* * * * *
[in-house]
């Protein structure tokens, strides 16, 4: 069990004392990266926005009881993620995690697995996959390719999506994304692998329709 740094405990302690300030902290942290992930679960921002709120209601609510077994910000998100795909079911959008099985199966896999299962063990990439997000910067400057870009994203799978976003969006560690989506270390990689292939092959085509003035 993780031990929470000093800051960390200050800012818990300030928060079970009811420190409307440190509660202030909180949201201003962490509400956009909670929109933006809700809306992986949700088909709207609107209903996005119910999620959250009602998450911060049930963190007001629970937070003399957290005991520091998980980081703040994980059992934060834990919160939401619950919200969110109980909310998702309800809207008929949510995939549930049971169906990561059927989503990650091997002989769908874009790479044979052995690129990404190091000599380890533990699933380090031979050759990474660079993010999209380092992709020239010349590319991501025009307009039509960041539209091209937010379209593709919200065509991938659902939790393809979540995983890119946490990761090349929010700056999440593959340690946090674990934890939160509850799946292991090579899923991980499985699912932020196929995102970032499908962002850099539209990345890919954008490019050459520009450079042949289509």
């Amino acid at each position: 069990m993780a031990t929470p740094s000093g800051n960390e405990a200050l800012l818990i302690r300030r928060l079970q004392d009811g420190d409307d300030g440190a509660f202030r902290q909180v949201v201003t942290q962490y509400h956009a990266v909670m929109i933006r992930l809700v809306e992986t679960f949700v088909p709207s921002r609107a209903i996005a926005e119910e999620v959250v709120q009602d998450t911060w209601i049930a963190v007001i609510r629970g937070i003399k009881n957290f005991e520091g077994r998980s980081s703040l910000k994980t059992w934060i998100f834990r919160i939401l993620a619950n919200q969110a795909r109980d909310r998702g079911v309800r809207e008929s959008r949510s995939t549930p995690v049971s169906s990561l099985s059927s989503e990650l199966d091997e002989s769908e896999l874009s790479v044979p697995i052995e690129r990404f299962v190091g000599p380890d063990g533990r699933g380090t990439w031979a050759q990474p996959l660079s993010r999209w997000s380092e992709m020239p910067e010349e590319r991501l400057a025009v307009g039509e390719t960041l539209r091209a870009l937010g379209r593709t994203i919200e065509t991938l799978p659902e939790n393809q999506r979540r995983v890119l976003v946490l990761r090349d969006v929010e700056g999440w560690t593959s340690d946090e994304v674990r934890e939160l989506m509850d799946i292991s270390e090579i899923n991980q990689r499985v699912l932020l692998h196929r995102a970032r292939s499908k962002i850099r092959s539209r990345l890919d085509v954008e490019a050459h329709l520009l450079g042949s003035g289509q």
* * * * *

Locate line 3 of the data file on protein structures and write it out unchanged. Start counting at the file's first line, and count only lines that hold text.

């Amino acid at each position: 069990m993780a031990t929470p740094s000093g800051n960390e405990a200050l800012l818990i302690r300030r928060l079970q004392d009811g420190d409307d300030g440190a509660f202030r902290q909180v949201v201003t942290q962490y509400h956009a990266v909670m929109i933006r992930l809700v809306e992986t679960f949700v088909p709207s921002r609107a209903i996005a926005e119910e999620v959250v709120q009602d998450t911060w209601i049930a963190v007001i609510r629970g937070i003399k009881n957290f005991e520091g077994r998980s980081s703040l910000k994980t059992w934060i998100f834990r919160i939401l993620a619950n919200q969110a795909r109980d909310r998702g079911v309800r809207e008929s959008r949510s995939t549930p995690v049971s169906s990561l099985s059927s989503e990650l199966d091997e002989s769908e896999l874009s790479v044979p697995i052995e690129r990404f299962v190091g000599p380890d063990g533990r699933g380090t990439w031979a050759q990474p996959l660079s993010r999209w997000s380092e992709m020239p910067e010349e590319r991501l400057a025009v307009g039509e390719t960041l539209r091209a870009l937010g379209r593709t994203i919200e065509t991938l799978p659902e939790n393809q999506r979540r995983v890119l976003v946490l990761r090349d969006v929010e700056g999440w560690t593959s340690d946090e994304v674990r934890e939160l989506m509850d799946i292991s270390e090579i899923n991980q990689r499985v699912l932020l692998h196929r995102a970032r292939s499908k962002i850099r092959s539209r990345l890919d085509v954008e490019a050459h329709l520009l450079g042949s003035g289509q």